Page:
Army to investigate claims about man portrayed as ringleader in Afghan war-crimes case
Staff. Sgt. Calvin Gibbs, a central figure in the Afghanistan war-crimes case against Western Washington-based soldiers, also talked about killing a family while he served in Iraq, according to a sworn statement from a fellow soldier obtained by The Seattle Times.
Seattle Times staff reporter
Staff. Sgt. Calvin Gibbs, a central figure in the Afghanistan war-crimes case against Western Washington-based soldiers, talked about killing a family while he served in Iraq, according to a sworn statement from a fellow soldier obtained by The Seattle Times.
When Gibbs arrived in Afghanistan, he began talking to other soldiers about "getting away with some of these things," according to Spc. Jeremy Morlock, 22, a soldier who is accused of helping Gibbs murder three civilians in Afghanistan.
Morlock told Army investigators that Gibbs told some platoon members he had developed a plan to kill Iraqis driving in a car, and looked for a chance to carry it out.
The opportunity arrived while he was crossing a road carrying a Squad Automatic Weapon, a powerful machine gun, according to Morlock.
Gibbs told the soldiers he "turned around and sprayed down the vehicle" that carried the family and covered up the slayings by telling his commanders the car had failed to stop, according to Morlock's statement.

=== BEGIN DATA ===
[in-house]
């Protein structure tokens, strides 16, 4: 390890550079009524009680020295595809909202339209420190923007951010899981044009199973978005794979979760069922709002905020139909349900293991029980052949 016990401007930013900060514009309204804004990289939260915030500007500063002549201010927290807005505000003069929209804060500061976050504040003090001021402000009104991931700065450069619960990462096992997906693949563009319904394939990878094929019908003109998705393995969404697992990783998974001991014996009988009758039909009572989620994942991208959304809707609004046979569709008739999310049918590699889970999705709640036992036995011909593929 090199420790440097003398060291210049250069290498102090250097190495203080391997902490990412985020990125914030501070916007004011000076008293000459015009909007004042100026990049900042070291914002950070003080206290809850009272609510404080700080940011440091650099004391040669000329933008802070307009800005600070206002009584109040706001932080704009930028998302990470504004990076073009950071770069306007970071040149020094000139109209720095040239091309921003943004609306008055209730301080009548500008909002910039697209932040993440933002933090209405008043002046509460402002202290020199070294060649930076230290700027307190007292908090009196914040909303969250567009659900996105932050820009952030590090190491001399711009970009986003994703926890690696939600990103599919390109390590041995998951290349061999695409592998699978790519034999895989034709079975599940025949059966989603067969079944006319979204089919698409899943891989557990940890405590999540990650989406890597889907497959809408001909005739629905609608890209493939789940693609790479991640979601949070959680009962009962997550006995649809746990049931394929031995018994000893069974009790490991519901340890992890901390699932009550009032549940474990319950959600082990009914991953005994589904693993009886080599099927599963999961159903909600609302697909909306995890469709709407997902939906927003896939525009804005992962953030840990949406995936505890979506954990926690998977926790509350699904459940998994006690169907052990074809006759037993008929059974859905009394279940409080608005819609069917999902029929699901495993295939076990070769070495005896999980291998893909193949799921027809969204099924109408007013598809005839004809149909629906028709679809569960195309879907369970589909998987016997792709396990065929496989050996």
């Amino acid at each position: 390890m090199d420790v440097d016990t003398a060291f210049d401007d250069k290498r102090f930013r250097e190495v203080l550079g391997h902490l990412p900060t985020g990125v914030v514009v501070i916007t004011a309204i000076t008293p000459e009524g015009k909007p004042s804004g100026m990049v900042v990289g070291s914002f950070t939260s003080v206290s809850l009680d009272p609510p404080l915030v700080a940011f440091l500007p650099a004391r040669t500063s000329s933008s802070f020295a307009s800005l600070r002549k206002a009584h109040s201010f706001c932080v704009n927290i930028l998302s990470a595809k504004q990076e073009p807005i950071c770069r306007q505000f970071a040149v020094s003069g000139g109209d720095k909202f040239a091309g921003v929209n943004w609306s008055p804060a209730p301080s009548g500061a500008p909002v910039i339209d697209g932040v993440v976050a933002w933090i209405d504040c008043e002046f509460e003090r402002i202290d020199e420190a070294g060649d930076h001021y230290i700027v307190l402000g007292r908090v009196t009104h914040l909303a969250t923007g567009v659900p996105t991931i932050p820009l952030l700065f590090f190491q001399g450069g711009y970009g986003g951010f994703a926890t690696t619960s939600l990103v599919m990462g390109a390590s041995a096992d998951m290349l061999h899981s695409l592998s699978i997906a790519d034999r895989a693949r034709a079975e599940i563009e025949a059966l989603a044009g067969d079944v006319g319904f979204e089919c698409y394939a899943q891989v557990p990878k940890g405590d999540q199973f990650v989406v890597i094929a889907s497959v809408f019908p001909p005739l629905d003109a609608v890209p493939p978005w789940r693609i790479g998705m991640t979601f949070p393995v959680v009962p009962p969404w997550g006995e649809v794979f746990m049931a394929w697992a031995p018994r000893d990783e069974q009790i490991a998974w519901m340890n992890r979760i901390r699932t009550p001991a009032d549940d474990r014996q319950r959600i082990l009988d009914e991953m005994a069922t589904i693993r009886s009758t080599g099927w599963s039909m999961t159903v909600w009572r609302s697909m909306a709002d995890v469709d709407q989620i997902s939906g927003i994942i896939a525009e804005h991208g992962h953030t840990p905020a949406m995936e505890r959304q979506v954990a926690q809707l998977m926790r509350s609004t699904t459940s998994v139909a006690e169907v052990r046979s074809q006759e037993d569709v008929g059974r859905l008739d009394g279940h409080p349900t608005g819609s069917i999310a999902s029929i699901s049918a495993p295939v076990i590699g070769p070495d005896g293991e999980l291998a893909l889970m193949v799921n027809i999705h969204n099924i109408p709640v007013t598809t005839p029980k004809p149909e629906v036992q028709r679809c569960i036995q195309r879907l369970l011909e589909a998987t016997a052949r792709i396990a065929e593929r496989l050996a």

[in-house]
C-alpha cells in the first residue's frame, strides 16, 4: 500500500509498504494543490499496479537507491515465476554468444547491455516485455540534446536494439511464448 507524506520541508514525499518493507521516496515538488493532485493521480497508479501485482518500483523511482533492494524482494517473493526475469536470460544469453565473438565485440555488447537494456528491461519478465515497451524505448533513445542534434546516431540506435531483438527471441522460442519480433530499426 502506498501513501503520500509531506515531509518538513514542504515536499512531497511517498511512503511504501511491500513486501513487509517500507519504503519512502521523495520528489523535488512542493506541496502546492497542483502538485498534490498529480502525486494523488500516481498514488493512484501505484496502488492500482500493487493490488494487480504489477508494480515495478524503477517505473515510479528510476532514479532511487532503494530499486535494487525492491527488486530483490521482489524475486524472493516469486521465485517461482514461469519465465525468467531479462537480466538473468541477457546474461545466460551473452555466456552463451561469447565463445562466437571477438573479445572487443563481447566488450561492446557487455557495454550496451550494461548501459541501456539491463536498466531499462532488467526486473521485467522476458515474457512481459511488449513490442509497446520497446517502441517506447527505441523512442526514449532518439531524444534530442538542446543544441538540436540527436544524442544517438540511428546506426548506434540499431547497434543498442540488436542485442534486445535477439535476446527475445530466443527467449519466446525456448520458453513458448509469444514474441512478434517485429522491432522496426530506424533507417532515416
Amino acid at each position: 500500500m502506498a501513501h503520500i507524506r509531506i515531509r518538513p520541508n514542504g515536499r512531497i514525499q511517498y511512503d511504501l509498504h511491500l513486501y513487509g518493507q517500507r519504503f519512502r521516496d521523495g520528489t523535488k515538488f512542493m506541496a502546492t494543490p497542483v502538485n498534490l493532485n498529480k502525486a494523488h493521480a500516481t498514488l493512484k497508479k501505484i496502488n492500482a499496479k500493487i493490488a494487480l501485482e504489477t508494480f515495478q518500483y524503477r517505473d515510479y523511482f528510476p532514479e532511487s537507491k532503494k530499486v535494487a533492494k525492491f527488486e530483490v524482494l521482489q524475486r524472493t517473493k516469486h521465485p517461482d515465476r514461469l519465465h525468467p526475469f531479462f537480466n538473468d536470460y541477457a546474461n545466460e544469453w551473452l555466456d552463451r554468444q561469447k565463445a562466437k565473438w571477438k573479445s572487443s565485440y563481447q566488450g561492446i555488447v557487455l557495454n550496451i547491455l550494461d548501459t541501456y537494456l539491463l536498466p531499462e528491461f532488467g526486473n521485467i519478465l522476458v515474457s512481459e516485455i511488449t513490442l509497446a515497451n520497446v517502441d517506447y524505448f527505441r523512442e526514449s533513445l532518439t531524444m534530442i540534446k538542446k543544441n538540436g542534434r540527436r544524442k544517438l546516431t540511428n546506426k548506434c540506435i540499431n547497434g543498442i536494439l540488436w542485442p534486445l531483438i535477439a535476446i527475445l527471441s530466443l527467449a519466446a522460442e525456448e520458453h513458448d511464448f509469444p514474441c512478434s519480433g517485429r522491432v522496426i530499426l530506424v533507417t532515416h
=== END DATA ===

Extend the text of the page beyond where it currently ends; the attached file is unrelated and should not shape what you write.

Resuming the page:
The Army has charged Gibbs with committing three killings of civilians in Afghanistan, possessing body parts and other crimes while serving in the southern province of Kandahar. He is being held at Joint Base Lewis-McChord.
Other soldiers, in statements to Army criminal investigators, have portrayed Gibbs as the ringleader of the group that carried out the killings and other crimes, including beating one fellow soldier believed to be a drug informant. The investigation has resulted in charges against a dozen soldiers from the 5th Stryker Brigade, 2nd Infantry Division, at Lewis-McChord.
Gibbs, 25, of Billings, Mont., has denied involvement in any illegal activity.
Another squad soldier, Spc. Michael Wagnon, of Las Vegas, Nev., accused of involvement in one of the Afghanistan slayings, said he never heard Gibbs talk about any crimes in Iraq or discuss any scenarios to kill Afghans, according to Wagnon's attorney, Colby Vokey.
Maj. Katherine Turner, a public-affairs officer at Joint Base Lewis-McChord, said she could not comment on Gibbs' conduct in Iraq. The Washington Post, citing Army investigative reports, said Wednesday that the Army would re-examine the killing of the family in Iraq.
U.S. soldiers deployed to southern Afghanistan have been told that a crucial goal of the campaign is to win the confidence of the Afghan population, so they will become allies in the war against the Taliban insurgency.
But Morlock, in his statement, said Gibbs displayed "pure hatred for all Afghanis and constantly referred to them as savages."
In a second tour of duty in Afghanistan that began in July 2009, Gibbs served as a squad leader with the Western Washington-based 5th Brigade, 2nd Infantry Division (since renamed the 2nd Brigade, 2nd Infantry Division).
Soon after arriving in Afghanistan, Gibbs recounted his Iraq killings, using those stories as a way to gauge support for carrying out "scenarios" to kill Afghans, according to Morlock.